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Mar 31

Binomial Tree

Posted by bo at 09:29 | Others | Comments(1) | Reads(9201)
This post is by Bo, a guest author of the math finance blog, unlike biao's technical posts, I will be mainly writing introductory articles, which aims to help beginners have a rough idea, and I will try to link to other technical posts for a better understanding if possible.

Binomial options pricing model or BOPM, as it is popularly known is a generalized numerical method that is used for the valuation of options. This method was proposed by Rubinstein, Cox and Ross. This method is popular in the sense that it can be used for variety of conditions, while the other numerical methods have limited use. The main reason why it can be used in varied situations is that it is based on the underlying instrument spread over a period of time rather than a single point of time. It is slower, but much more accurate than any other method.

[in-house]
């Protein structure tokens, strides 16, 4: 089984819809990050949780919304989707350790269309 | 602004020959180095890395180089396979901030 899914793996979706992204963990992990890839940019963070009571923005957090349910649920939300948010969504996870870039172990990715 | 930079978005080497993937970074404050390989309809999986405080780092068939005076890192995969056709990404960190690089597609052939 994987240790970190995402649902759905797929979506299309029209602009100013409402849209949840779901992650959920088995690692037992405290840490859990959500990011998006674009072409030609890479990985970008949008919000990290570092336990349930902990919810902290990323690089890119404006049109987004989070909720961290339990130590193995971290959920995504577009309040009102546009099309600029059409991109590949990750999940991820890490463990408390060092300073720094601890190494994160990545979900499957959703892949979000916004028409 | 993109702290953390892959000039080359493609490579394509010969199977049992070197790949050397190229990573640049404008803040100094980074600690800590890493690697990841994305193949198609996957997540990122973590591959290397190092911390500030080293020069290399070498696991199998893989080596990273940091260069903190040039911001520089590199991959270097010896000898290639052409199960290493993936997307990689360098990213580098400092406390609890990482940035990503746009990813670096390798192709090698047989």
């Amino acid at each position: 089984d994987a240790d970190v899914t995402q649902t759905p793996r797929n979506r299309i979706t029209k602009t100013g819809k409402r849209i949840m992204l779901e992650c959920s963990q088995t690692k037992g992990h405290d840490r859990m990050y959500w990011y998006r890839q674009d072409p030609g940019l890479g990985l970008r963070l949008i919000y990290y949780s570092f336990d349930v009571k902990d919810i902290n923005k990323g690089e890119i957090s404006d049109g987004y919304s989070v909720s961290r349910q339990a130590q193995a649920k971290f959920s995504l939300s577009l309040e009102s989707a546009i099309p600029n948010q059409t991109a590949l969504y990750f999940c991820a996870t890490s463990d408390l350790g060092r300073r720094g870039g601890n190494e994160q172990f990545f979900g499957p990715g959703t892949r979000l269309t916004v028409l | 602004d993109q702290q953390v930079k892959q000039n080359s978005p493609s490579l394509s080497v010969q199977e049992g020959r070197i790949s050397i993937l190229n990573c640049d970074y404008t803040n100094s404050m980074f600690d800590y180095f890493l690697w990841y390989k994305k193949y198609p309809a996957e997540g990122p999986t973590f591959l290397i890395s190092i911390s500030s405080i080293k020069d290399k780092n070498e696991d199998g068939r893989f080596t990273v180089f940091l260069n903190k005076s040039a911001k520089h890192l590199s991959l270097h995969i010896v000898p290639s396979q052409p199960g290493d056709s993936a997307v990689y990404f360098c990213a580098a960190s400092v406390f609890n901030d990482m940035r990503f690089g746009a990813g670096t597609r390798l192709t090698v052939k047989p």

This method traces the evolution of options underlying variable spread over a period of time. This is done by using a binomial tree or binomial lattice. Each node in the binomial tree or lattice represents price of the underlying at a single point of time. The valuation is performed iteratively, i.e., it starts from the final node and goes backwards till it reaches the first node. The value that you will calculate in each node of the binomial tree is the value of the option at that point of time.

BOPM follows a three step process. In the first step, which is binomial tree generation, a tree comprised of prices is produced by working forward the date of valuation to expiration. It is assumed that at each step the value of underlying instrument is either moving down or up by a specific factor. The down and up factors are calculated using underlying volatility. The next step is to find the value of option at each final node. The option value which is obtained is called the exercise or intrinsic value. The third step is to find the value of options at earlier nodes, by moving backwards from the final nodes.

Check Nine Ways to Implement Binomial Tree Option Pricing for binomial tree implementation.


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